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Jury rejects death sentence for Moussaoui
Feds' show trial fails

By Nicole Colson | May 12, 2006 | Page 2

DESPITE THE federal government's best efforts to send him to the execution chamber, a jury last week sentenced Zacarias Moussaoui to life in prison.

Moussaoui, an admitted al-Qaeda member, is the only person to have been charged in the U.S. in connection with the September 11 attacks.

Moussaoui was locked up on an immigration violation when the September 11 attacks occurred. Then-Attorney General John Ashcroft--under pressure to charge someone in connection to September 11 attacks--initially alleged that Moussaoui was supposed to be the 20th hijacker.

Later, the government dropped that claim and instead argued that Moussaoui should be executed for what he didn't do--for failing to tell authorities while he was in jail that al-Qaeda was planning to use planes to attack U.S. targets.

From the beginning, Moussaoui's trial was a circus. The media focused on Moussaoui's repeated courtroom insults and outbursts--including his bombshell testimony that he had plotted with so-called "shoe-bomber" Richard Reid to hijack a plane and fly it into the White House on September 11. But even prosecutors later admitted that this story wasn't true--the FBI investigated and rejected the claim.

Throughout the trial, Moussaoui showed signs of mental illness. One psychologist testified that Moussaoui was suffering from paranoid schizophrenia, and believed that President Bush would set him free and that his court-appointed lawyers were plotting to kill him. In spite of questions about his competency, Moussaoui was allowed to testify, against his lawyers' advice.

Federal judge Leonie Brinkema allowed the case to proceed even after it was discovered in March that Transportation Security Administration lawyer Carla Martin had coached prosecution witnesses in the case.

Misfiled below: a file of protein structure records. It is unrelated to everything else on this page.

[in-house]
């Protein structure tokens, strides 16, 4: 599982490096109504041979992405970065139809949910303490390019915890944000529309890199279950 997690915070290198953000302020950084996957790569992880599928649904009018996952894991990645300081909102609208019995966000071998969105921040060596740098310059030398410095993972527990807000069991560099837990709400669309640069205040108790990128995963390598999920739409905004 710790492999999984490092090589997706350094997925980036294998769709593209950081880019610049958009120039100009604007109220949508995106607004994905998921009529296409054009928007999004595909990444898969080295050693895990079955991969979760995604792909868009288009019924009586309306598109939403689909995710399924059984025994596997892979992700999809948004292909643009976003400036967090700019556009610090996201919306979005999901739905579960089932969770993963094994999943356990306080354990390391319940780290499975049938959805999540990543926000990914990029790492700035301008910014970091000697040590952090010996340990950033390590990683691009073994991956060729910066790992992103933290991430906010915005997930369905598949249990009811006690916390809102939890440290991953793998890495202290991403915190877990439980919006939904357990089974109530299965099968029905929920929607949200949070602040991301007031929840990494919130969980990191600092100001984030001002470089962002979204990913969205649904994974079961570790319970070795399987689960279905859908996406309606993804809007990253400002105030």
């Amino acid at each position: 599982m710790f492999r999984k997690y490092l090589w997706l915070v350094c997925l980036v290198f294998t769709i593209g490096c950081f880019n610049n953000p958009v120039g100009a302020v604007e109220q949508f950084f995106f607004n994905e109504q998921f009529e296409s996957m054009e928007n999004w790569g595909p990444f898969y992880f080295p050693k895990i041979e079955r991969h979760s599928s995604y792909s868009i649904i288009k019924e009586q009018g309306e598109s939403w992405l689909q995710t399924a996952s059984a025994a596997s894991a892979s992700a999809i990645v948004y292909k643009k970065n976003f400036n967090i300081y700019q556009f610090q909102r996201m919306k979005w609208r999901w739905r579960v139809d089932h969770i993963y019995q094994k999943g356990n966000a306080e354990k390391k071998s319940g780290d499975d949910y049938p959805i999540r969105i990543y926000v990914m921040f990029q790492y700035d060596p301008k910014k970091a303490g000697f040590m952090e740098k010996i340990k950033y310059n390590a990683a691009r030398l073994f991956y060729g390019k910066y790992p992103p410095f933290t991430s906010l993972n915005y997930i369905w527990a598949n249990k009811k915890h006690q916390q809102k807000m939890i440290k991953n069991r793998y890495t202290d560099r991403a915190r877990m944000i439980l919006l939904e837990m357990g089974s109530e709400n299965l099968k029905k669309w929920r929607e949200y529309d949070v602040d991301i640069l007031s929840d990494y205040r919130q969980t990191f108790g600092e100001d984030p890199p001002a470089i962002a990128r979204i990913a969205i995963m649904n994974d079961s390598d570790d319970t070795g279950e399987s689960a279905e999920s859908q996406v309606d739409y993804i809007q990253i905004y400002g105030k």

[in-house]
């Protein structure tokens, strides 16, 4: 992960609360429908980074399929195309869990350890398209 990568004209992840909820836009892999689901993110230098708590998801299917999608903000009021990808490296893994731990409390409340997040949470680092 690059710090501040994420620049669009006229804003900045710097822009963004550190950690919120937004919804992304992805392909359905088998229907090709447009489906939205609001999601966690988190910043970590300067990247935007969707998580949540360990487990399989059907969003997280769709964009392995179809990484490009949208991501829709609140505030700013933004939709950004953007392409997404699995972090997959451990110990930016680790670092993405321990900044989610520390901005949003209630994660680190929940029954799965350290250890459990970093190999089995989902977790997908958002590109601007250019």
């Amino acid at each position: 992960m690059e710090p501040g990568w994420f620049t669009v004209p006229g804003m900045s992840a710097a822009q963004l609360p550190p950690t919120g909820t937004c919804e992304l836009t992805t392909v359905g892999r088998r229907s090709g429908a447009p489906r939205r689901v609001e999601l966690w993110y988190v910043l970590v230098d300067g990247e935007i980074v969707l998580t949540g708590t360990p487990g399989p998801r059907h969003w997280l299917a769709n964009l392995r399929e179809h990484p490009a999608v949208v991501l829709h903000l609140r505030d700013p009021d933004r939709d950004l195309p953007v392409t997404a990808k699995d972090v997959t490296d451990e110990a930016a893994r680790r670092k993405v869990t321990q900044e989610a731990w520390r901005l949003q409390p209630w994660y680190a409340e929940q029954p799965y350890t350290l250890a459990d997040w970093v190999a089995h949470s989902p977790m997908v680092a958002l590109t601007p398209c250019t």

During the penalty phase of the trial, Brinkema allowed a cockpit recording of United Flight 93, which crashed into a Pennsylvania field on September 11, to be played for the first time publicly. Videotape of victims jumping to their deaths from the World Trade Center was also played in court. And the prosecution was allowed to call family members of September 11 victims, as well as former New York City Mayor Rudolph Giuliani, as witnesses to press for the death penalty.

Even as they sentenced him to life in prison, a note from three of the jurors said they believed Moussaoui had only limited knowledge of the September 11 attacks--a contradiction of their earlier ruling.

But the fact that the jury decided to spare Moussaoui's life is a setback for the Bush administration--which has been pressing for convictions in its "war on terror."

As David Bruck, a federal capital defense lawyer, told the New York Times, "There has never been a case where the connection between the defendant and the killing was anywhere near as weak as here. If this hadn't been 9/11, the government's theory of liability would not have passed the laugh test."

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